Networking advice issued by expert

27 November 2009

27 November 2009 | Steve Bagshaw

Entering a crowded room, hoping to meet somebody to speak to at a work event need not be as daunting as you fear.

There are several tricks you can use to start and end useful conversations with strangers. According to Christopher Barrat, consultant and author in procurement development skills: "As soon as you walk into a room, you are transmitting signals, whether or not you think you are - you are".

Speaking at an Office Depot procurement and supplier forum on Wednesday, he described how "singles" or people standing alone were always a good bet when looking for somebody to talk to. But he added that it may be difficult or awkward to end those conversations once they had reached their natural conclusion. He offered delegates hints on how to do this without causing offence. These included: "Going to get some more refreshments," and, as a last resort: "Just going to the loo".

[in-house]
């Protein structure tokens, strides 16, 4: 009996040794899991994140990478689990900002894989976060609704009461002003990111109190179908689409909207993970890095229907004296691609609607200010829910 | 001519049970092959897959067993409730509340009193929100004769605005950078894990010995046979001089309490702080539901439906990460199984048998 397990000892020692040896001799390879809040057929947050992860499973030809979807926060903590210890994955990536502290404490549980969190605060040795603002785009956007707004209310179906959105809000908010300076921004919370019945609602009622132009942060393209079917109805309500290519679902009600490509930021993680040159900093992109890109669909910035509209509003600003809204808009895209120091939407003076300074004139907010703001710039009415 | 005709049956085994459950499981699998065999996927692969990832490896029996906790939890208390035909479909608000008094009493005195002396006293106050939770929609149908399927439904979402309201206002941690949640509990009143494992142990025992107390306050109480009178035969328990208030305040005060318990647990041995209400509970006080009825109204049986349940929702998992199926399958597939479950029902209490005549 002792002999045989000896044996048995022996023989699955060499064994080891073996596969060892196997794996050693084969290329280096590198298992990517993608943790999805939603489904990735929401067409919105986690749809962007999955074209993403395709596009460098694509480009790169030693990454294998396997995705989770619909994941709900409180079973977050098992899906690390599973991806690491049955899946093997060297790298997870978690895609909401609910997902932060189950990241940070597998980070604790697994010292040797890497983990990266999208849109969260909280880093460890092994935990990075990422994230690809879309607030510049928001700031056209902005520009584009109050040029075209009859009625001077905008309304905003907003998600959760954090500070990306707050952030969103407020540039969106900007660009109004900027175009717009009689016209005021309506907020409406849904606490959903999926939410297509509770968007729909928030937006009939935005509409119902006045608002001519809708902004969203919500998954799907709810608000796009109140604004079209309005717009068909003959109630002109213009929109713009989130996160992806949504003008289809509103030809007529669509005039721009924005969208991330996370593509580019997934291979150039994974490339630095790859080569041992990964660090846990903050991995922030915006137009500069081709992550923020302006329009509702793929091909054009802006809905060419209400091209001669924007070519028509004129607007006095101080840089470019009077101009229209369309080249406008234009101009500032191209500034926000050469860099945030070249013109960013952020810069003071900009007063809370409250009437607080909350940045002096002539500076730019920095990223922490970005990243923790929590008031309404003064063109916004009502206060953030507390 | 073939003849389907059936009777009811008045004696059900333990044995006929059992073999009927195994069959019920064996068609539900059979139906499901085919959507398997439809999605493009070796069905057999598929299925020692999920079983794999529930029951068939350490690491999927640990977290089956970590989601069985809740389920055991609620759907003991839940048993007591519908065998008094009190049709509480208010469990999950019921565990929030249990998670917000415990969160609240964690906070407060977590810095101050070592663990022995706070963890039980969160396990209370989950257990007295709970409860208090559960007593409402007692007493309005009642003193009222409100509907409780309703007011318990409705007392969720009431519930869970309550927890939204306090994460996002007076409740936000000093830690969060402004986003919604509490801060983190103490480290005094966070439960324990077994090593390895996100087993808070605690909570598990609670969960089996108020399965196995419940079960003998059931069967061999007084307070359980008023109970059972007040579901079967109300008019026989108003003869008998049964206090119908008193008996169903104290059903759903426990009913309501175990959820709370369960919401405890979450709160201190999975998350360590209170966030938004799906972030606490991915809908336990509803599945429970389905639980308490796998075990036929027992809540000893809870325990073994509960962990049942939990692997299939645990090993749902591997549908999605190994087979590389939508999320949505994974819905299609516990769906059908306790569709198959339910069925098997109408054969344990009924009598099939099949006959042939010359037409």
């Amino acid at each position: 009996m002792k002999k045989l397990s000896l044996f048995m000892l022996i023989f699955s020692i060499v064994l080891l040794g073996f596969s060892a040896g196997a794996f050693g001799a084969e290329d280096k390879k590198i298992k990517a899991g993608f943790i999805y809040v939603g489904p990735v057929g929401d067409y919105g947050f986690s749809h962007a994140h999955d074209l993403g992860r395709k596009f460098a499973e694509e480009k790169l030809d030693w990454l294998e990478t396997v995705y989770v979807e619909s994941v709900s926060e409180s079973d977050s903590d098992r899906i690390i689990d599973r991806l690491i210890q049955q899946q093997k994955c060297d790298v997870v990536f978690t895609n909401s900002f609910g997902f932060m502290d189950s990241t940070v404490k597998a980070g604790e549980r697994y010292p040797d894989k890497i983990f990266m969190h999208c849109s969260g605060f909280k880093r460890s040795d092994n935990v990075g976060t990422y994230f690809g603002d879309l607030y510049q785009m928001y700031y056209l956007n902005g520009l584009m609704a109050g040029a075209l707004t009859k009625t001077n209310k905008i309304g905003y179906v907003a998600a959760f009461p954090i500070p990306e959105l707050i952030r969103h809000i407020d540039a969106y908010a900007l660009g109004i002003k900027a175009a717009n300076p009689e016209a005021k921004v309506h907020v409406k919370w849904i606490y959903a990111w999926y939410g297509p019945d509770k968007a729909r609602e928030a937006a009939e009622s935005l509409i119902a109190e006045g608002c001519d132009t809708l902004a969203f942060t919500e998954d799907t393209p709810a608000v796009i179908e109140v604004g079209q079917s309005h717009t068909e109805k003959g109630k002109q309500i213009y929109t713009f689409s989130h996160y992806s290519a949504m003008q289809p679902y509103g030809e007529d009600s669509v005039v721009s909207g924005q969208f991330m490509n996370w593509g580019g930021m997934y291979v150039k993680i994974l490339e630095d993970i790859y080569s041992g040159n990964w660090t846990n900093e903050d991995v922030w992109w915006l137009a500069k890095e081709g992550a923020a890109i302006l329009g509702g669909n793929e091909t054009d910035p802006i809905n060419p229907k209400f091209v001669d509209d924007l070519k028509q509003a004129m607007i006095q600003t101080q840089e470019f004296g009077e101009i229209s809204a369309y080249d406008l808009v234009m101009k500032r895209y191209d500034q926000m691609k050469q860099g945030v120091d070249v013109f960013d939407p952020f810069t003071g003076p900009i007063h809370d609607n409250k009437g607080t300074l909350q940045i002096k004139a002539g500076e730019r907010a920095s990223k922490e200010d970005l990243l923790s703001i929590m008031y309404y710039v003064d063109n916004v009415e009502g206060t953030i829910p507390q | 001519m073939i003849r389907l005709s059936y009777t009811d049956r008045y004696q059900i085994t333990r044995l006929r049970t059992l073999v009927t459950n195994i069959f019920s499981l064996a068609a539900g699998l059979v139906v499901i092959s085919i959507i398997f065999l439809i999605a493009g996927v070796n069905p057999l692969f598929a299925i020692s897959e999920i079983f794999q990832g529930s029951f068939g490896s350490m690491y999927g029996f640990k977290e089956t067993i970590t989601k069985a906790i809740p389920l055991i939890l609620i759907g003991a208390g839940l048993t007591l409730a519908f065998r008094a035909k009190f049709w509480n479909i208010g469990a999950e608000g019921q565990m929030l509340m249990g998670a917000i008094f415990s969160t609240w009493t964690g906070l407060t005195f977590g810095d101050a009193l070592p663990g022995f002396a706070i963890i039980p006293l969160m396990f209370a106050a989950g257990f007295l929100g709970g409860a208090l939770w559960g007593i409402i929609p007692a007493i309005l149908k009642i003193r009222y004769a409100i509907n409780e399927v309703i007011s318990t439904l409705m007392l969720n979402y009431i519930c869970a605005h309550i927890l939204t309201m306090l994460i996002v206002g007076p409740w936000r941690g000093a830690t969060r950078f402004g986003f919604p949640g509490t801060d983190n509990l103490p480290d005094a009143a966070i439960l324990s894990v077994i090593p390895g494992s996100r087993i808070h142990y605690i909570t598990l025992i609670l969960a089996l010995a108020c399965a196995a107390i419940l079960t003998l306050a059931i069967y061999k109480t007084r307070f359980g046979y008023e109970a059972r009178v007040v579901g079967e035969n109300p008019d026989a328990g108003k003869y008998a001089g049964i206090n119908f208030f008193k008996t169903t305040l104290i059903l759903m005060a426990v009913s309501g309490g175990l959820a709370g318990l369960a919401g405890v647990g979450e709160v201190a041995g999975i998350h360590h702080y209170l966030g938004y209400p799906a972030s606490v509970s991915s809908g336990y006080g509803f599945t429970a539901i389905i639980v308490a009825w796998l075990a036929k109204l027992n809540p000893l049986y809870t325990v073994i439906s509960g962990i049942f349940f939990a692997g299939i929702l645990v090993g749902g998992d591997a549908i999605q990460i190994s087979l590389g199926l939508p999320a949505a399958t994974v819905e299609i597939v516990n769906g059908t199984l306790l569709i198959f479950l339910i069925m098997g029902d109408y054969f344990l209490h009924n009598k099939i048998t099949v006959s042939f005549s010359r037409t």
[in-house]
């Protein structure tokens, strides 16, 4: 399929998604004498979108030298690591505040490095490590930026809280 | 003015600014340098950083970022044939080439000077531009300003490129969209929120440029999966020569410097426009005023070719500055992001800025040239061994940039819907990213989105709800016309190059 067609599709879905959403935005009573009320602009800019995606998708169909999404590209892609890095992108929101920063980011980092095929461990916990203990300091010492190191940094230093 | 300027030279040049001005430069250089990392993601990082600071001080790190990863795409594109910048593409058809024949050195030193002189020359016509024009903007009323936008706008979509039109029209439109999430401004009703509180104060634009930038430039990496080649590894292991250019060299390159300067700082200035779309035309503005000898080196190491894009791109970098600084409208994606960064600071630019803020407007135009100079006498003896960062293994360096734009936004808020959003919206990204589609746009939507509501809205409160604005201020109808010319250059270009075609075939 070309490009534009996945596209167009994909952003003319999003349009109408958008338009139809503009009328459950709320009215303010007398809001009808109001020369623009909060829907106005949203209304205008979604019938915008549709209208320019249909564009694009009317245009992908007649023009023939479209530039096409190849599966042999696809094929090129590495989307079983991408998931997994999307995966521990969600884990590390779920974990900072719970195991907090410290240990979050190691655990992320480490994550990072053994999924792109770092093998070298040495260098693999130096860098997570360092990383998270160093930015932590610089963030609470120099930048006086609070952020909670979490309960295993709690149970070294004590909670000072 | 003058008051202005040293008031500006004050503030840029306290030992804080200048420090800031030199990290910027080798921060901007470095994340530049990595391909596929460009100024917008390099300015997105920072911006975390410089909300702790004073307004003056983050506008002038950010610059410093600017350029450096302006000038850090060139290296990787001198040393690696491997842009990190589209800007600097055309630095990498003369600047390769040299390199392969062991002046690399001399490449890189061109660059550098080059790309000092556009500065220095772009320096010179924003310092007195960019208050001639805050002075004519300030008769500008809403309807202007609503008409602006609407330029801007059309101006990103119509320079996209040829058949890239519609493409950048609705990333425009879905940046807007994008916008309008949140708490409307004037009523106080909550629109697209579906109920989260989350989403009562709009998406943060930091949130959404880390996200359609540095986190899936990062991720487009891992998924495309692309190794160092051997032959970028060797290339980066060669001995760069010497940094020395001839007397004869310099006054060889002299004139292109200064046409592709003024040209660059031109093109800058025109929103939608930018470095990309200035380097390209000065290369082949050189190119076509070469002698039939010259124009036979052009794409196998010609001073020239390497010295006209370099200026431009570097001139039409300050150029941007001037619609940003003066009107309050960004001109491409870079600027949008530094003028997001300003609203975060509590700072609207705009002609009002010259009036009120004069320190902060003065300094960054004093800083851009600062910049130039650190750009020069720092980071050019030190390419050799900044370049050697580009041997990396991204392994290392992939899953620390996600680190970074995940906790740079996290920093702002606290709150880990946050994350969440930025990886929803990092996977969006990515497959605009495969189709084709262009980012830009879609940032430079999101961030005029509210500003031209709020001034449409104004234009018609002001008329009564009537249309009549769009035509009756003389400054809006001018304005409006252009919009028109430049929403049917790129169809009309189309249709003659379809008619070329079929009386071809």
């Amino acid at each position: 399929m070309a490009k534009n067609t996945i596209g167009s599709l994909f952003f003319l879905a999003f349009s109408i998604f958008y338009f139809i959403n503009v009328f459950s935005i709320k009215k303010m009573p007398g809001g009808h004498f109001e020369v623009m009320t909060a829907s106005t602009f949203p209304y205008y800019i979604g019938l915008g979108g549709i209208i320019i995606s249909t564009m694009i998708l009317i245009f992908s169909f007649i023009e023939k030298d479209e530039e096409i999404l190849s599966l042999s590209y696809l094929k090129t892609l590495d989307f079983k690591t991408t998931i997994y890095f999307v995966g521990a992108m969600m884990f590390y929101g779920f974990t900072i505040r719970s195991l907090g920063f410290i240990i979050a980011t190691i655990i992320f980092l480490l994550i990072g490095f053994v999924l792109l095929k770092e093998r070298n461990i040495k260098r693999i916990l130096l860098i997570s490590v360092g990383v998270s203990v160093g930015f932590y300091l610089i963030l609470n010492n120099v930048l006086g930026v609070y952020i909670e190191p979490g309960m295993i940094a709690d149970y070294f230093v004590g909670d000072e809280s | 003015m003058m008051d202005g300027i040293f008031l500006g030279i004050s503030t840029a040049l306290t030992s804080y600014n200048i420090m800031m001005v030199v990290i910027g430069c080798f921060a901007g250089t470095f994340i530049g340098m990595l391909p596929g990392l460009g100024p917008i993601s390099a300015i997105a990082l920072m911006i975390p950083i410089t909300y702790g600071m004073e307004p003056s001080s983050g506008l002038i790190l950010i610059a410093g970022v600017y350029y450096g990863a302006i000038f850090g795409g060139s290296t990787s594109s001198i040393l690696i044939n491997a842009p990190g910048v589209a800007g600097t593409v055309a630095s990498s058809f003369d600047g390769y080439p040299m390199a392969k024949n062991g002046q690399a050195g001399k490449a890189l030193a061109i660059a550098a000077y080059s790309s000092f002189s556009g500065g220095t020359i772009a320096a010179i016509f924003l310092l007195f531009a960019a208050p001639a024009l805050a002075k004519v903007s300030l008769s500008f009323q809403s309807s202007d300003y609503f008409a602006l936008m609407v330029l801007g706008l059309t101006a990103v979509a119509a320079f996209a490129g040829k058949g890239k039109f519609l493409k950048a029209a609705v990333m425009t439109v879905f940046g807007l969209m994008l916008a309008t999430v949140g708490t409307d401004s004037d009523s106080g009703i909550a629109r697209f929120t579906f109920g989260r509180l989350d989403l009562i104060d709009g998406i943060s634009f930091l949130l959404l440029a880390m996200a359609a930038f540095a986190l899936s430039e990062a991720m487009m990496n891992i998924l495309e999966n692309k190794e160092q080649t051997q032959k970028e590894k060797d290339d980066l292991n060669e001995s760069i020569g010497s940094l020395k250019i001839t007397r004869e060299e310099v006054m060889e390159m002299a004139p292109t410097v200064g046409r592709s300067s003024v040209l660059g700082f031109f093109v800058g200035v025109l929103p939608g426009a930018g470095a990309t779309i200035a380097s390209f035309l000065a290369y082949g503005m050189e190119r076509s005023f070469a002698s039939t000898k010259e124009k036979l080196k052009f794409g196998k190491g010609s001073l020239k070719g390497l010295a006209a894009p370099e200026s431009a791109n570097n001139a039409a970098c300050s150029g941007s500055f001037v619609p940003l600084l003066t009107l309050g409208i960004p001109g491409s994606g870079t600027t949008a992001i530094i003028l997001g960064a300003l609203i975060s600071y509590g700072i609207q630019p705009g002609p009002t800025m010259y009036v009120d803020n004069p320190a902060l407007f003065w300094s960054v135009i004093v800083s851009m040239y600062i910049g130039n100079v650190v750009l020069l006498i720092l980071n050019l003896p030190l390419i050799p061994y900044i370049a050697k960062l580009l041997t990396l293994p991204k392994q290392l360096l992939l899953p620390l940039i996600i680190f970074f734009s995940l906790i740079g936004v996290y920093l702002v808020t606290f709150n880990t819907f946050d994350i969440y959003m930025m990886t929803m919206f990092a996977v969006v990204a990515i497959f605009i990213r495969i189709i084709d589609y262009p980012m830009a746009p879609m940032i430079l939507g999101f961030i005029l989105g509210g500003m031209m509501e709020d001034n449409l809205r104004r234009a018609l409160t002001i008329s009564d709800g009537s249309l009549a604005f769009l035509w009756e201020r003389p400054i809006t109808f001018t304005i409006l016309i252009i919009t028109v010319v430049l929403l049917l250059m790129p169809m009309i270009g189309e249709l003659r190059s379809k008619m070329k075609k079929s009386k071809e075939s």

Barrat, from The Greystone Partnership, also described the "wedding line" group of individuals whose body language is likely to welcome your joining their group but warned against the "closed group," a huddle of three or four people facing each other and all with their backs to potential joiners. "These are probably in deep conversation so leave them to it," he advised.

To the relief of everybody at the forum he confirmed that all of us feel the same anxieties about talking to people at these events.


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